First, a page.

Whether you want to bake healthy muffins, chocolate coconut sugar cookies, or sweet rice balls, your local grocery store may not have coconut sugar on hand. As a result, it’s helpful to know that there are coconut sugar replacements available, such as light brown sugar, maple syrup, maple sugar, or raw honey, that may be used in lieu of coconut sugar in recipes.
Coconut sugar, also known as coconut palm sugar, coconut flower sugar, or coconut crystals, is often used in Asian meals and delicious sweets like klepon and sago gula. Coconut sugar may be used in lieu of white sugar in many recipes since it does not taste like coconut but rather like brown sugar with caramel undertones.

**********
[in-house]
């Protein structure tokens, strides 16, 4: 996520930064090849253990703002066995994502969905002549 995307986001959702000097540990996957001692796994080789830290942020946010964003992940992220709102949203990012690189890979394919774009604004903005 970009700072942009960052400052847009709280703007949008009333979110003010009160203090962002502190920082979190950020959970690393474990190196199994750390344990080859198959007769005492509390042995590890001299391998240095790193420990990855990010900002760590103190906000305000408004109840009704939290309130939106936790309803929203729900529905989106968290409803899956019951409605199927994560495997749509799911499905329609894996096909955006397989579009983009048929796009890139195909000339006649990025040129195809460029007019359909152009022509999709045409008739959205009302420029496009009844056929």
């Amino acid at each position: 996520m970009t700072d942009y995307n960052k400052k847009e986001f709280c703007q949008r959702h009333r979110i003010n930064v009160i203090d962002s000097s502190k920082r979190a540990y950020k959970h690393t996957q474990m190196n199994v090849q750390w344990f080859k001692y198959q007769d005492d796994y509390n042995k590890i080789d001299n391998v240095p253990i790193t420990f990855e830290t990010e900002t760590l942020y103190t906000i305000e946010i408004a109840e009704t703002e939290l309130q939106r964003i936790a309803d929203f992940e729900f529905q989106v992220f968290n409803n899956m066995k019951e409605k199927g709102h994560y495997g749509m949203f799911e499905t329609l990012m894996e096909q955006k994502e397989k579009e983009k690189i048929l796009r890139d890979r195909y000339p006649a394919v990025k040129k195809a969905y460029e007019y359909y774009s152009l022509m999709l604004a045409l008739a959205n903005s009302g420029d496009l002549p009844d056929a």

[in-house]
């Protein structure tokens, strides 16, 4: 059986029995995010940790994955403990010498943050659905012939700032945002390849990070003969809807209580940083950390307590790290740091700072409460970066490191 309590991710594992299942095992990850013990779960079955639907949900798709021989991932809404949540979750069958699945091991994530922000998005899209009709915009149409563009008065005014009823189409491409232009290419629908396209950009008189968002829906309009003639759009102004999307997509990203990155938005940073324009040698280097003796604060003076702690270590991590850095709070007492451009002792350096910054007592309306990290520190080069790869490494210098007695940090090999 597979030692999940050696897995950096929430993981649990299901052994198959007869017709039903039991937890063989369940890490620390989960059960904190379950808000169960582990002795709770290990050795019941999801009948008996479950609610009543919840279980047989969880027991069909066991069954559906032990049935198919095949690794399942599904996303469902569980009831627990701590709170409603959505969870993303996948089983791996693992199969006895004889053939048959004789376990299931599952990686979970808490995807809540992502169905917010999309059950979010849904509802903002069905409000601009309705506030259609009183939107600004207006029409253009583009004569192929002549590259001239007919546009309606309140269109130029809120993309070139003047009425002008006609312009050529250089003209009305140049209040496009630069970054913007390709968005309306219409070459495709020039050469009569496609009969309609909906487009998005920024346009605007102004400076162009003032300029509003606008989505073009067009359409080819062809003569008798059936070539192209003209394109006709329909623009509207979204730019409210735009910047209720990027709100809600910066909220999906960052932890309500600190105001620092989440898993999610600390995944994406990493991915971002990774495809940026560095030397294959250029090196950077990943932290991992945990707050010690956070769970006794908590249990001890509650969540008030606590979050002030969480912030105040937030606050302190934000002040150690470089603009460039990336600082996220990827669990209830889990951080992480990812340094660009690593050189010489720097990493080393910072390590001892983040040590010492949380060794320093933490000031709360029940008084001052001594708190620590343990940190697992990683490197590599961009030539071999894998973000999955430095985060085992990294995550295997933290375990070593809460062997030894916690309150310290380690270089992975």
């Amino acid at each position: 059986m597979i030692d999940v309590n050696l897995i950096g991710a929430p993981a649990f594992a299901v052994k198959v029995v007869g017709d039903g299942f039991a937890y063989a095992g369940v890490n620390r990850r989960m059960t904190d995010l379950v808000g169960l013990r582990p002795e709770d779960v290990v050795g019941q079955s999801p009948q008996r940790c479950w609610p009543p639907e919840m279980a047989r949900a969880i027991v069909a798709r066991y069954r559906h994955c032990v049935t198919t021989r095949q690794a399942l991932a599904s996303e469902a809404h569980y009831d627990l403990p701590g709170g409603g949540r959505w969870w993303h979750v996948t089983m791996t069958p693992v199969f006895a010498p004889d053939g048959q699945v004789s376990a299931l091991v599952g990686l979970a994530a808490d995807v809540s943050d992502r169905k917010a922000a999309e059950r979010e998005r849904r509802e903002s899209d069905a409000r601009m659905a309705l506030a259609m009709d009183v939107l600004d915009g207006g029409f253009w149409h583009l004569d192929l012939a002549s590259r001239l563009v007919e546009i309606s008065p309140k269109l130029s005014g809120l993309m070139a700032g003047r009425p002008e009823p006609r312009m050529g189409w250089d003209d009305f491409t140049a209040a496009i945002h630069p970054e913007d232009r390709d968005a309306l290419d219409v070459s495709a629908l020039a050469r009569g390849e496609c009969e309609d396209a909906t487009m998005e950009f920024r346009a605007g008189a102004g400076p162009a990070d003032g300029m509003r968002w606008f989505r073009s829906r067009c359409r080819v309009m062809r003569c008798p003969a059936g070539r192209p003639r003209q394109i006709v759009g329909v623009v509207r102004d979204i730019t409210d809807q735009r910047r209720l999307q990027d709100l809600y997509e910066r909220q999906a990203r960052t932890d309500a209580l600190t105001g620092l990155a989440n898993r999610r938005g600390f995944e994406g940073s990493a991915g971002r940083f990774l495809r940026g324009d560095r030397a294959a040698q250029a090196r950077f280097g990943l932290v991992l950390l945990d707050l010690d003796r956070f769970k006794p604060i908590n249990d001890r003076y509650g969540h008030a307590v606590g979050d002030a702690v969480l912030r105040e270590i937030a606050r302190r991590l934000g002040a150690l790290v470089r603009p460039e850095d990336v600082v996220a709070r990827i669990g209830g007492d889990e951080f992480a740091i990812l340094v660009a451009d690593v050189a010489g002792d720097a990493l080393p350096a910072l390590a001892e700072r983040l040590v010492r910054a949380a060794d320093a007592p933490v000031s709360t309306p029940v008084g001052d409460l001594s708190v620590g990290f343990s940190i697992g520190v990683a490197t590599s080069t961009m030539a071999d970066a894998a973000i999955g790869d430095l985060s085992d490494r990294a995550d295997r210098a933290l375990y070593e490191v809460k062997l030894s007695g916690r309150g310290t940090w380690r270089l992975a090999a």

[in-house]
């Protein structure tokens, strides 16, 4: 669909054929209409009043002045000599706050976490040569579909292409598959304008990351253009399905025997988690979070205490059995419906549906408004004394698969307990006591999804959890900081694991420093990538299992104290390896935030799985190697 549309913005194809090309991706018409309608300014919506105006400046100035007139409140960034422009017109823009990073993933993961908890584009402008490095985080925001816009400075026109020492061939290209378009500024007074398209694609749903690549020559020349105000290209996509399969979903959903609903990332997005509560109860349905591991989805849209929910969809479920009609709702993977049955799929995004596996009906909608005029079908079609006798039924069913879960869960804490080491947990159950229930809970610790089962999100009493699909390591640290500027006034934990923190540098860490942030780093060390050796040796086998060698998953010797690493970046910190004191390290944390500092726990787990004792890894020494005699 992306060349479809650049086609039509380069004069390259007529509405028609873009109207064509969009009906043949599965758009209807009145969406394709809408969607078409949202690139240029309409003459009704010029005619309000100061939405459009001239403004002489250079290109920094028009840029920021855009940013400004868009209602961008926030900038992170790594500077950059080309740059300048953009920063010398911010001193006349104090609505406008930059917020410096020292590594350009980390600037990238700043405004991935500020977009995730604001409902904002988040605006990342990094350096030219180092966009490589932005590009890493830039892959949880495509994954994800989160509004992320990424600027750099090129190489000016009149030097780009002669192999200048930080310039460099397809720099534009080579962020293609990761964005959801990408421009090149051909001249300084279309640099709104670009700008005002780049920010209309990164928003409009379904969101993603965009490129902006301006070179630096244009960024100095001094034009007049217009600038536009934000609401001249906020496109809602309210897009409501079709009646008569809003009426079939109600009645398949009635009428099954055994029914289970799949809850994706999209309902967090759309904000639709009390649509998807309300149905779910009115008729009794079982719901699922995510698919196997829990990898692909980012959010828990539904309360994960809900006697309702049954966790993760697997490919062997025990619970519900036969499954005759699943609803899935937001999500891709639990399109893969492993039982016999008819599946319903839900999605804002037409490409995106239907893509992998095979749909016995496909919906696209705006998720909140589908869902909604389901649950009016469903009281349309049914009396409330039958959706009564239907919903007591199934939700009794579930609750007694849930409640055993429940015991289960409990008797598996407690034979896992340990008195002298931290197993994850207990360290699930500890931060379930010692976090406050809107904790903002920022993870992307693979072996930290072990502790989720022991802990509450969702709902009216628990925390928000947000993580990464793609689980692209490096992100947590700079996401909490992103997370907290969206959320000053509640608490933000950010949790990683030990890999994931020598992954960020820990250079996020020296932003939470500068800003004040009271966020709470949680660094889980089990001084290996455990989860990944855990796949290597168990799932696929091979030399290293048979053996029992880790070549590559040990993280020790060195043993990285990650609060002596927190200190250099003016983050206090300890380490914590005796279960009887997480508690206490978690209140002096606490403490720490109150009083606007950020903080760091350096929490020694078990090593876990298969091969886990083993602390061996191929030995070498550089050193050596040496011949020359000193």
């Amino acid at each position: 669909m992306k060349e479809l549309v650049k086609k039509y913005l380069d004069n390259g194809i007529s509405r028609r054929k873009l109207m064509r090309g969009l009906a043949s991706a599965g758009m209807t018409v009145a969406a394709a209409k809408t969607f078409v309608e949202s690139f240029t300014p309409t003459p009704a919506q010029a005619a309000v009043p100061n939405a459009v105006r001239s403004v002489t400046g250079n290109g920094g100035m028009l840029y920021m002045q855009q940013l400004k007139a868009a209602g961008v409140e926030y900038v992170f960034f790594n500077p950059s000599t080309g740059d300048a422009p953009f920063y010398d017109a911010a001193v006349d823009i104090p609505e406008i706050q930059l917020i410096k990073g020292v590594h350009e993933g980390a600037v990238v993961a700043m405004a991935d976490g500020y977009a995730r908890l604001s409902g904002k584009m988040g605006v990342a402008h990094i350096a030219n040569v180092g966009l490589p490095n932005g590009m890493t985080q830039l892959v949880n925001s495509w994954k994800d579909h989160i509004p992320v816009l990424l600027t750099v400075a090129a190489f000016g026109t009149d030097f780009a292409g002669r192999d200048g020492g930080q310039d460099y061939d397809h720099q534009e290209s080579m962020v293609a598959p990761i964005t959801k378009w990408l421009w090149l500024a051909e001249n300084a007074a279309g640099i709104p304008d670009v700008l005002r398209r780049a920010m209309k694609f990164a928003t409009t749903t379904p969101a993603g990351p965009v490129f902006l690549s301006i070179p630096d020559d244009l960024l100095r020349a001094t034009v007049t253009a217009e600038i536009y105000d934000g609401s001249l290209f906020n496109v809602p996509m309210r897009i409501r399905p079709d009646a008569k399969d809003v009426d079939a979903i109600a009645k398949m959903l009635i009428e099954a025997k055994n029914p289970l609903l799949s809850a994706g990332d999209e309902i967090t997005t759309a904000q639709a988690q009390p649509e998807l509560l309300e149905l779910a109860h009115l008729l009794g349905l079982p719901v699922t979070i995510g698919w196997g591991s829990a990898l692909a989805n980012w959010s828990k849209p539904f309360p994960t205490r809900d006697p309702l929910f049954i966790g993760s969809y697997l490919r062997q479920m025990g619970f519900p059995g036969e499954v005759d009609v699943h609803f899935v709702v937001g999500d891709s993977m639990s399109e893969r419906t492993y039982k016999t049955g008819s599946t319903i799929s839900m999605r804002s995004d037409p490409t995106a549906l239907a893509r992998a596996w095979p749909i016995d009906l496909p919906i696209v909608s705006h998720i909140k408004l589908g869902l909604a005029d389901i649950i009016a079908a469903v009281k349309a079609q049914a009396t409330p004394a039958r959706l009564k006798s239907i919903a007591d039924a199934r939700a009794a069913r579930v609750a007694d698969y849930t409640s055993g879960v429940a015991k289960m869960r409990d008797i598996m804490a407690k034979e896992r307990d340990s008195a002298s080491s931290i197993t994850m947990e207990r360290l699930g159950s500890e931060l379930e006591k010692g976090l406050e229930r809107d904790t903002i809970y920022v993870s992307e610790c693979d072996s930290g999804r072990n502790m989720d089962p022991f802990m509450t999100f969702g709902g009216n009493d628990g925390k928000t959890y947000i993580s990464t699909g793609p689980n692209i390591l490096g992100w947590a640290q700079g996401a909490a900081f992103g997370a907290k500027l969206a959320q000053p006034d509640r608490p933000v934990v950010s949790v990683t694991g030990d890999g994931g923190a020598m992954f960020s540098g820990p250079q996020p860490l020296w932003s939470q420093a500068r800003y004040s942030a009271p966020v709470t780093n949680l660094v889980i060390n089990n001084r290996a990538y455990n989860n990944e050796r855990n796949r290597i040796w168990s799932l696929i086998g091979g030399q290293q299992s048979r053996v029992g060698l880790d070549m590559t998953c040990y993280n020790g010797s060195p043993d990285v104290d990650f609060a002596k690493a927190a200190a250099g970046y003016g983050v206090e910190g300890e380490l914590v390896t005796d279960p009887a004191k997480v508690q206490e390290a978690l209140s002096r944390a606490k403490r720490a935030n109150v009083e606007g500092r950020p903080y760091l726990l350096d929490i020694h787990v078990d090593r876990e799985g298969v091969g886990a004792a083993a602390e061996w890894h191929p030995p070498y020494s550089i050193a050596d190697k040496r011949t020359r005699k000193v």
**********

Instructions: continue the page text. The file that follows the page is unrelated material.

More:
It is also gaining a reputation as a healthy sugar because, although white refined sugar and coconut sugar have identical calorie and carb content, coconut sugar has a lower glycemic index (GI) of 54, compared to white sugar’s GI of 60. Since coconut sugar has a lower GI, it does not induce the same spikes in blood sugar levels after eating. Since coconut sugar includes a fiber called inulin, it is likely that this is what slows sugar absorption in the body.
Coconut sugar also includes trace amounts of minerals such as potassium, iron, zinc, and calcium, as well as antioxidants, while white sugar does not.
The sap or nectar of the flower buds of coconut palms is heated to enable the water to drain and leave behind a syrup, which is then crystallized into coconut sugar with extra heat.